Common Marriage Communication Barriers

Published on by CMe

 

 

 

Common Marriage Communication Barriers 

 
 
    Communication in relationships is one of the biggest challenges that people need to deal with today. Whenever you put two people together in a relationship, they each bring different values, beliefs, expectations, history, education, agendas, goals, personality style, communication style, feelings, life outlook and old baggage to each and every interaction.

It is difficult, at best, to communicate effectively with another person with each of these unique life outlooks, agendas and differences. The keys to better communication in a relationship are recognizing these differences, and the willingness to be flexible, accepting, understanding and non-judgmental of the other person’s views, opinions or communication style.

Almost always, the root of communication difficulty can be found in any one of the previous areas. 

The first step in improving communication with another person is to look inward rather than outward for the cause of the problem. This is not always easy, as we tend to “fall in love” with our own views, opinions and attitudes. As far as most of us are concerned it is not me but you that has the problem! You must be willing to take at least 50 percent of the responsibility of the quality of your overall communication.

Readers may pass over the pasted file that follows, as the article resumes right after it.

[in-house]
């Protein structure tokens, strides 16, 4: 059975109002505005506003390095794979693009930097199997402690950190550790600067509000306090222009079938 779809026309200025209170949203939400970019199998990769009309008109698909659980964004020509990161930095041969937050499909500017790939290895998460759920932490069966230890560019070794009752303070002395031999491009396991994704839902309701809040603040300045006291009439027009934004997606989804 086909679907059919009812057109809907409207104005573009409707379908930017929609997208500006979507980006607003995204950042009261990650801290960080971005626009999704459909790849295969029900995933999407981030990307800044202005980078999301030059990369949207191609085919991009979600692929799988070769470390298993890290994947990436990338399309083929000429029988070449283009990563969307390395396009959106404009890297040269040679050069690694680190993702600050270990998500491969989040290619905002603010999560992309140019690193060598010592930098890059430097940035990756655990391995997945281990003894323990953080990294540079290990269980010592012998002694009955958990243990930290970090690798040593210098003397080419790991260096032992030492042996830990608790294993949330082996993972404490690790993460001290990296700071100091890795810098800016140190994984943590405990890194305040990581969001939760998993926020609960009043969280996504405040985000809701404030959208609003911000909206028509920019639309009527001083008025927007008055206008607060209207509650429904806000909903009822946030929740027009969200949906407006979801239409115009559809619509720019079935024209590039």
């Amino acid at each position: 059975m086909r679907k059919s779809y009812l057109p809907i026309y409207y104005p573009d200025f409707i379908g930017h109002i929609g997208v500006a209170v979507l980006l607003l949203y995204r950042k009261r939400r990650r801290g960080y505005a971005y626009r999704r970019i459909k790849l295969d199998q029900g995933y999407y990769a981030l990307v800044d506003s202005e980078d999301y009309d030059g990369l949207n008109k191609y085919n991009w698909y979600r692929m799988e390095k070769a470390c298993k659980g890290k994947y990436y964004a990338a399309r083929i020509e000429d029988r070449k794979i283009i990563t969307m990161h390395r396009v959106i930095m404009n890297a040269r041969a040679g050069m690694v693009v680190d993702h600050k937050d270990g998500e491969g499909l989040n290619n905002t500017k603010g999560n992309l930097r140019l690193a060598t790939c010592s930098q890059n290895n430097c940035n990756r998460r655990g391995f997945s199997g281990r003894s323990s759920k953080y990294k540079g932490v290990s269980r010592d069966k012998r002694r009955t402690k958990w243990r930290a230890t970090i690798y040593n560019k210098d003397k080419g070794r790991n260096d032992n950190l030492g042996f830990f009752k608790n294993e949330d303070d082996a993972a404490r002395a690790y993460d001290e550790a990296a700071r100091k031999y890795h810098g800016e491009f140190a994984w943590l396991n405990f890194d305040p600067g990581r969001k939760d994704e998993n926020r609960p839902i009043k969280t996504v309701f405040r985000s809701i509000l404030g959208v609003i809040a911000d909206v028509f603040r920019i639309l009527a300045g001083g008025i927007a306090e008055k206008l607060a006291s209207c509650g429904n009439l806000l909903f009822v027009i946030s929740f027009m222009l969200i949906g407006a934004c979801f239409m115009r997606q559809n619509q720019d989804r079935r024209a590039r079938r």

Here are a few things to consider as you try and create an open, honest and nurturing climate in your relationship.
  1. Do not invalidate the other person by your words or actions.
  2. Listen to them without an agenda or expectations.
  3. Observe your own non-verbal signals while your partner is talking.
  4. Look for their real intent and bypass his or her delivery.
  5.  Avoid negative words that can sting the other person.
  6. All anger is rooted in fear so look beneath the anger and ask yourself -what is my partner afraid of?
  7.  Lean to be an encourager.
  8. Give frequent verbal appreciation.
  9.  Do not interrupt them.
  10. Ask probing open ended questions.
  11.  Keep eye contact.
  12. Avoid dealing in blame or finger pointing.

Remember that most people are doing the best they can with what they have at their disposal at the present time. And don't forget that when you judge another person, these judgments say more about who you are than who he or she is.



























 
 

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